Lower-limb OA is a prevalent and painful condition that impacts the quality of life in adults ≥ 45 years old. International guidelines support optimising PA to help manage clinical symptoms associated with OA. However, people with lower-limb OA are generally less active than other people of a similar age. Optimising PA levels requires people to alter their behaviours, and this is thought to be most easily accomplished if the treatment incorporates behaviour change theory. Theoretical interventions have demonstrated significant improvements in PA levels in several populations with secondary noncommunicable diseases. Therefore, the main aim of this trial is to determine the acceptability and feasibility of delivery of a complex, multicomponent theoretical physiotherapy behaviour change intervention that aims to optimise adoption and maintenance of prescribed PA in patients with lower-limb OA.

The behaviour change intervention has been developed targeting the specific behavioural determinants of PA adoption and maintenance. It has been developed sequentially over a series of projects including a systematic review and a qualitative project incorporating the views of patients with lower-limb OA and heavily influenced from feedback from PPI.

Key methodological considerations were discussed extensively within the SSC at the trial planning stage. These included the primary data collection end point and choice of a single-arm or randomised parallel two-arm trial design.

Within the behaviour change literature, the concept of behavioural ‘maintenance’ suffers from considerable heterogeneity [16]. However, the most utilised definition in empirical studies is that proposed in the transtheoretical model, which suggests behavioural maintenance occurs after approximately 6 months of behaviour change practice (i.e. when a behaviour change intervention commences) [82]. Although this definition is based on addictive behaviours, it has also been utilised in previous systematic reviews examining PA in healthy young and middle-aged [83] and inactive adult populations [84].

Interestingly, the effectiveness of physiotherapy delivered BCTs on PA behaviours (as measured by effectiveness ratios) was lowest at 6-month post-baseline compared to other time points in our systematic review [12]. Furthermore, there appeared to be a drop off in the amount of available data for analysis at this timepoint. Therefore, a 6-month post-baseline was chosen as the primary end point for our feasibility study. However, if a definitive RCT is indicated once analysis is complete, it is anticipated that the interventions effectiveness will be measured at further time points post-baseline (e.g. 9 and/or 12 months) to capture this data for further analysis.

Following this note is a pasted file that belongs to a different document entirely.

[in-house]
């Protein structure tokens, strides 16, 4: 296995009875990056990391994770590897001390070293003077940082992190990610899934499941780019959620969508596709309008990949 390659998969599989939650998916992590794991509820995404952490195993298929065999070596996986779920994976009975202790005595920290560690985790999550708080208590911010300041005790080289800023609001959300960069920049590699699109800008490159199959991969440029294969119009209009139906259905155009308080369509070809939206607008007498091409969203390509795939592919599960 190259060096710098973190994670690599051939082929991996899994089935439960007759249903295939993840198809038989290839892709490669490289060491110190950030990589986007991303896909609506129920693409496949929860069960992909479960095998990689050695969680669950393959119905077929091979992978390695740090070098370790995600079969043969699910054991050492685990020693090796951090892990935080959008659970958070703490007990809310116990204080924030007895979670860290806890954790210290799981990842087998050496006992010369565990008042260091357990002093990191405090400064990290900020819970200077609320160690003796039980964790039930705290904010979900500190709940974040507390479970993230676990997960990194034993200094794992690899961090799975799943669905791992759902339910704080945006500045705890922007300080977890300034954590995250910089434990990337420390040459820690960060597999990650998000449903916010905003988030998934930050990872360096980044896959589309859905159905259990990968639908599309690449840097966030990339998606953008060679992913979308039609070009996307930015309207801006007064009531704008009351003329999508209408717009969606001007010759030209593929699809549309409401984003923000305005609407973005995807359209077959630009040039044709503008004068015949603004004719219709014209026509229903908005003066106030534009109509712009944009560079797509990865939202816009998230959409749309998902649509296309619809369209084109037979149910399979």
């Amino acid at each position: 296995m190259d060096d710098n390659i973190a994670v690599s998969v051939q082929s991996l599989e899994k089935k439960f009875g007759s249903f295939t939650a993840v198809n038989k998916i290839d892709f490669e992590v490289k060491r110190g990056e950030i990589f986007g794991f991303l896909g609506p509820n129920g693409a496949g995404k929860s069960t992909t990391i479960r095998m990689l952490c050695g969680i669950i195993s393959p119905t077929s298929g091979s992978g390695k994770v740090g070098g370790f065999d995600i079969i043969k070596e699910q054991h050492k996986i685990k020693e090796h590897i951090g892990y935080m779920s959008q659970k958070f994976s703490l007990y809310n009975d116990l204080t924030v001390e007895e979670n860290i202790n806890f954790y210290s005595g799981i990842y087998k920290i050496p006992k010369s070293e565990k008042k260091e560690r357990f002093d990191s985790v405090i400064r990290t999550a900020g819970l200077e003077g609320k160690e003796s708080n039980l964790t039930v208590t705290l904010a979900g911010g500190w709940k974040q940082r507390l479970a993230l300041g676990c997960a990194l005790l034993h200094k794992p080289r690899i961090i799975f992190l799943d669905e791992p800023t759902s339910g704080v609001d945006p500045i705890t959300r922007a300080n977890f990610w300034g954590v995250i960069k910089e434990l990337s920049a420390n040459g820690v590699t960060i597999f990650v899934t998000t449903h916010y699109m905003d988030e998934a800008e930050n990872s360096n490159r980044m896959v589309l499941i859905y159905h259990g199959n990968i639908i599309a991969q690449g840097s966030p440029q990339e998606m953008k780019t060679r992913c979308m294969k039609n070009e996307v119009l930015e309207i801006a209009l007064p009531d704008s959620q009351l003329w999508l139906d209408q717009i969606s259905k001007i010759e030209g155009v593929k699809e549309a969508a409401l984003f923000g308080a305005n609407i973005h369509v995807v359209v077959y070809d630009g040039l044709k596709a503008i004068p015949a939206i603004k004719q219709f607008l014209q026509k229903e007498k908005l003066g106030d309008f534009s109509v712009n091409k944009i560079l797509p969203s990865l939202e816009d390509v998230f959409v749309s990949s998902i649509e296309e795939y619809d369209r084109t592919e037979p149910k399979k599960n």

There have been an extensive number of RCTs conducted on patients with lower-limb OA, and methodological aspects such as randomisation have already been established. As information on these features exists, and STAPLO feasibility trial does not aim to test the interventions effectiveness, adding a parallel arm was considered unresourceful and potentially unethical. To this end, a single-arm study with a sample size great enough to provide a normal distribution of patients was planned [85].

This trial design should enable purposive sampling to gain a wide range of opinions on the feasibility and acceptability of the intervention from participants, intervention physiotherapists and research staff. Furthermore, study research nurses were not informed of the trials’ overall design (single arm versus parallel arms) or primary aims during training. Therefore, they are considered blind assessors in the STAPLO trial. The results of several large scales, low risk-of-bias RCTs, from those identified in our systematic review, [1286] and conducted locally, [87] will be used to inform methodological decisions, such as a sample size calculation, if a full-scale definitive trial is indicated.

The proposed intervention protocol has been concept tested against physiotherapists working clinically and further refined to encompass theories of behaviour change. Feasibility examination is required prior to its effectiveness being determined.